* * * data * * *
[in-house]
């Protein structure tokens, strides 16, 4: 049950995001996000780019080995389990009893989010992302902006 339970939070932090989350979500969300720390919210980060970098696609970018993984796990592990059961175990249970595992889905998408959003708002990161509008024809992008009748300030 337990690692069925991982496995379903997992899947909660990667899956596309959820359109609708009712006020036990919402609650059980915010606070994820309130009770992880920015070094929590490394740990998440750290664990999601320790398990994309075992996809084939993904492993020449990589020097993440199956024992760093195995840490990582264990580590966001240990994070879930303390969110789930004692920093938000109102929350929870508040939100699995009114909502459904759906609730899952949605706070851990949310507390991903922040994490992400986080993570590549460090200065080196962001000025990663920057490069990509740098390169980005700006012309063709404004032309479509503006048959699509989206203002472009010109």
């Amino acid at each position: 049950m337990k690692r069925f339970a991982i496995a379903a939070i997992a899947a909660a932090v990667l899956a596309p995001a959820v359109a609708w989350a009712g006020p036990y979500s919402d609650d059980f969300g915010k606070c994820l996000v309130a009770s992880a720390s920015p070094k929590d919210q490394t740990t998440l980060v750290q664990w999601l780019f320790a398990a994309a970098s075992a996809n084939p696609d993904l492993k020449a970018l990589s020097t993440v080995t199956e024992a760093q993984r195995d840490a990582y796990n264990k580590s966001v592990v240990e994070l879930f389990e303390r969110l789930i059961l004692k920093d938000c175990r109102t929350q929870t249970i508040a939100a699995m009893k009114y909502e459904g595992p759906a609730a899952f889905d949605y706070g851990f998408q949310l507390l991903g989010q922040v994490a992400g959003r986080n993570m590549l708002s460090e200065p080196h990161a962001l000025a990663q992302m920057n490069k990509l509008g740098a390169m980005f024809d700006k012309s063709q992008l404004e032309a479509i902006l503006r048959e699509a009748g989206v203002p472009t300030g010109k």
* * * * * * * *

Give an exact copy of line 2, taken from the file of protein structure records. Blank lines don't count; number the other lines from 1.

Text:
């Protein structure tokens, strides 16, 4: 049950995001996000780019080995389990009893989010992302902006 339970939070932090989350979500969300720390919210980060970098696609970018993984796990592990059961175990249970595992889905998408959003708002990161509008024809992008009748300030 337990690692069925991982496995379903997992899947909660990667899956596309959820359109609708009712006020036990919402609650059980915010606070994820309130009770992880920015070094929590490394740990998440750290664990999601320790398990994309075992996809084939993904492993020449990589020097993440199956024992760093195995840490990582264990580590966001240990994070879930303390969110789930004692920093938000109102929350929870508040939100699995009114909502459904759906609730899952949605706070851990949310507390991903922040994490992400986080993570590549460090200065080196962001000025990663920057490069990509740098390169980005700006012309063709404004032309479509503006048959699509989206203002472009010109």